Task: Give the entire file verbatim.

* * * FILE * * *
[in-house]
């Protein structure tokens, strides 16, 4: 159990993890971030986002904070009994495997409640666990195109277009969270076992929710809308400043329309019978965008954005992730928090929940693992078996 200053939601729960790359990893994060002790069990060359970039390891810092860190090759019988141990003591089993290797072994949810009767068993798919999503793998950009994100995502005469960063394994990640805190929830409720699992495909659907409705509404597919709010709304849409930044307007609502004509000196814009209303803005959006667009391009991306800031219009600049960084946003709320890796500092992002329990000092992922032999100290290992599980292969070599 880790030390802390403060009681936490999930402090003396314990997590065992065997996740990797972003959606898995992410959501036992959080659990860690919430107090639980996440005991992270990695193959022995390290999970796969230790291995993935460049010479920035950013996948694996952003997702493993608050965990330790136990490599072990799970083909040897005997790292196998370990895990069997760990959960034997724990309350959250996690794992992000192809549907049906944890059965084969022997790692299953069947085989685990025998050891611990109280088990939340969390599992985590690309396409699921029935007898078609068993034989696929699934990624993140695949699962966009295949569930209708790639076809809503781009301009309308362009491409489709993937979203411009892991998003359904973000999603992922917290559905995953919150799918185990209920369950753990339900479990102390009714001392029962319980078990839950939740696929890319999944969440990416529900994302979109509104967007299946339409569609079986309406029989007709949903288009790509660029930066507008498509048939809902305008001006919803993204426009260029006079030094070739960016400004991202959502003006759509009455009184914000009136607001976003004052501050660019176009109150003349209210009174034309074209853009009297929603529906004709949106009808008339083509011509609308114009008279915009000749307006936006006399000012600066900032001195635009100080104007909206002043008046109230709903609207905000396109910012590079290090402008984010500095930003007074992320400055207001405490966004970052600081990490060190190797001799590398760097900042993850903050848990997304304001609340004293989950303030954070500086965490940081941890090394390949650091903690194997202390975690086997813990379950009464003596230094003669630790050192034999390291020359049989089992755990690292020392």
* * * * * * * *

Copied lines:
[in-house]
């Protein structure tokens, strides 16, 4: 159990993890971030986002904070009994495997409640666990195109277009969270076992929710809308400043329309019978965008954005992730928090929940693992078996 200053939601729960790359990893994060002790069990060359970039390891810092860190090759019988141990003591089993290797072994949810009767068993798919999503793998950009994100995502005469960063394994990640805190929830409720699992495909659907409705509404597919709010709304849409930044307007609502004509000196814009209303803005959006667009391009991306800031219009600049960084946003709320890796500092992002329990000092992922032999100290290992599980292969070599 880790030390802390403060009681936490999930402090003396314990997590065992065997996740990797972003959606898995992410959501036992959080659990860690919430107090639980996440005991992270990695193959022995390290999970796969230790291995993935460049010479920035950013996948694996952003997702493993608050965990330790136990490599072990799970083909040897005997790292196998370990895990069997760990959960034997724990309350959250996690794992992000192809549907049906944890059965084969022997790692299953069947085989685990025998050891611990109280088990939340969390599992985590690309396409699921029935007898078609068993034989696929699934990624993140695949699962966009295949569930209708790639076809809503781009301009309308362009491409489709993937979203411009892991998003359904973000999603992922917290559905995953919150799918185990209920369950753990339900479990102390009714001392029962319980078990839950939740696929890319999944969440990416529900994302979109509104967007299946339409569609079986309406029989007709949903288009790509660029930066507008498509048939809902305008001006919803993204426009260029006079030094070739960016400004991202959502003006759509009455009184914000009136607001976003004052501050660019176009109150003349209210009174034309074209853009009297929603529906004709949106009808008339083509011509609308114009008279915009000749307006936006006399000012600066900032001195635009100080104007909206002043008046109230709903609207905000396109910012590079290090402008984010500095930003007074992320400055207001405490966004970052600081990490060190190797001799590398760097900042993850903050848990997304304001609340004293989950303030954070500086965490940081941890090394390949650091903690194997202390975690086997813990379950009464003596230094003669630790050192034999390291020359049989089992755990690292020392």